Review| Little Women (2019)

Review| Little Women (2019)

There are a shocking number of retellings of the classic story Little Women, so if someone was going to create another adaptation, a fresh perspective was necessary. It needed a reason to exist. It needed its own identity. I’m thrilled that Greta Gerwig’s adaptation has both in spades.
Nostalgia-inspired movie watching can be a dangerous thing. I begrudgingly flipped on the live action remake of The Lion King after its Visual Effects Oscar nomination from The Academy only to be wholly disappointed by the uninspired version of a movie that was very impactful for me as a kid. Despite its technical achievements in animation (which if I’m honest creeped me out more than anything), the chorus of millennials groaning about this soulless remake proves just how risky reboots can be.
Disney’s effort to tap into a now-adult audience with remakes of classic movies might be a shameless money-grabbing ploy, but they aren’t ending anytime soon. Disney knows they will make money because movies are so tied to nostalgia. When moviegoers bought tickets to see The Lion King last year, they looked forward to reliving fond memories of their childhood and maybe even sharing the same experience with their own kids.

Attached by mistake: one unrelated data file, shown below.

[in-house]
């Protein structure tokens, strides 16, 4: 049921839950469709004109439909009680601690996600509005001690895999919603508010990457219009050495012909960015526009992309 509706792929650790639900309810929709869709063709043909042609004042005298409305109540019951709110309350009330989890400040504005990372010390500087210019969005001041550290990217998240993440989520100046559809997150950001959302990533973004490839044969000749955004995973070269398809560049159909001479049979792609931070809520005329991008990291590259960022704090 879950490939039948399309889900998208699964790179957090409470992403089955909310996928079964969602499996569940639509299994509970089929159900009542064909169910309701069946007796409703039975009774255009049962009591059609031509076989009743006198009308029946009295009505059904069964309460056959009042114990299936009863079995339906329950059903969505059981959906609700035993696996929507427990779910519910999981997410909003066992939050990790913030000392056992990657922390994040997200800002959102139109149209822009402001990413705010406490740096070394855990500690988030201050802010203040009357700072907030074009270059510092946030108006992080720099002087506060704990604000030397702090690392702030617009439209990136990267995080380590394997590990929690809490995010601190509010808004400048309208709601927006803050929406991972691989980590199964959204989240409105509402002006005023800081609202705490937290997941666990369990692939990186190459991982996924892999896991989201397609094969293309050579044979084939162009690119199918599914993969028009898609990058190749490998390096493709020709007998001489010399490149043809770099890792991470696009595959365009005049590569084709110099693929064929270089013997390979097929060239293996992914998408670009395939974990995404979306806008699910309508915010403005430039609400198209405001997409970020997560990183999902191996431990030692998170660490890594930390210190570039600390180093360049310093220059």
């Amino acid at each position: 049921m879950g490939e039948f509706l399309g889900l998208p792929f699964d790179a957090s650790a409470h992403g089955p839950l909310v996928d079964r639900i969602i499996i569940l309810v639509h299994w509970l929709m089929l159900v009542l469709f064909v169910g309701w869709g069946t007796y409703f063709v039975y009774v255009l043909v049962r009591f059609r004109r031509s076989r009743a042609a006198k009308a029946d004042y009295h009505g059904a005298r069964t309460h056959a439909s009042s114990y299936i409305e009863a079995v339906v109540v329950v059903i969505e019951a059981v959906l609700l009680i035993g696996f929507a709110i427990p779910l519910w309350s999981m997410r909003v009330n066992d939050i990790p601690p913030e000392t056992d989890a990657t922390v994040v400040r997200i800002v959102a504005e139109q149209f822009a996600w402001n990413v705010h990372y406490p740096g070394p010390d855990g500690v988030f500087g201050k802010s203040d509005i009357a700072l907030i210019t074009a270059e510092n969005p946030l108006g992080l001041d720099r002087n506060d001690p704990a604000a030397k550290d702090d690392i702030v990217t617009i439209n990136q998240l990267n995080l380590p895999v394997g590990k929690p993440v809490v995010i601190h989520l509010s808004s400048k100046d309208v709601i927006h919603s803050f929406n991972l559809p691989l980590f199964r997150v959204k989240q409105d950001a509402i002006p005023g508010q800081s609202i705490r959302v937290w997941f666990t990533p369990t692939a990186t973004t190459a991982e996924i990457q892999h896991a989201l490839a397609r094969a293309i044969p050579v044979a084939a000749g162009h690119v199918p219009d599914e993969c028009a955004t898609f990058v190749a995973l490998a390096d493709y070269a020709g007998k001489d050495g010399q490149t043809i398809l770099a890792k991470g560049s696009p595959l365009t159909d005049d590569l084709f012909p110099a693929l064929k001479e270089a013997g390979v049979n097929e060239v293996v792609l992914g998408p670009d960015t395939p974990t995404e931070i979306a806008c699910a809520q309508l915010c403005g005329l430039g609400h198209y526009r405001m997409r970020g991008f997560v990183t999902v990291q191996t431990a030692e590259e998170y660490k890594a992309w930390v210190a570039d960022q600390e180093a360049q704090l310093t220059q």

When I learned about another iteration of Little Women, I was cautiously optimistic. I grew up watching and loving the 1994 version. I hoped in Greta Gerwig’s capable hands, this Little Women might generate the same wonderstruck experience I had as a young girl rather than leave me cringing at a failed attempt to tell a story that already has a successful book to screen adaptation.
A pitch perfect cast including Winona Ryder, Christian Bale, Claire Danes, Kirsten Dunst, and Susan Sarandon did justice to Louisa May Alcott’s characters in the early 90s adaptation of Little Women and even though I regrettably never read the book that has inspired so many American storytellers, the 1994 film was swept me up in the world of the March sisters. I wanted to act in Jo’s plays. I wanted to go ice skating with Teddy on a frozen lake in the New England countryside. For me, the world of Little Women was enchanting and entirely honest.
The March sisters embody courage, hopefulness, and optimism in light of real-world struggles, including an absent father who is fighting in the Civil War. They’re generous—led by a caring mother, Marmie, who gives to the poor and serves the war effort. Marmie’s generosity and ability to stoke her daughters’ passion for life is moving. Alcott creates beautiful female characters who are passionate and not deterred by the world. They are confident about who they can be and what they can do.
What Gerwig understands and Disney execs can’t seem to grasp (or maybe don’t care to because, well, money) is that nostalgia alone does not prop up a movie. But it the right hands, it doesn’t hurt it.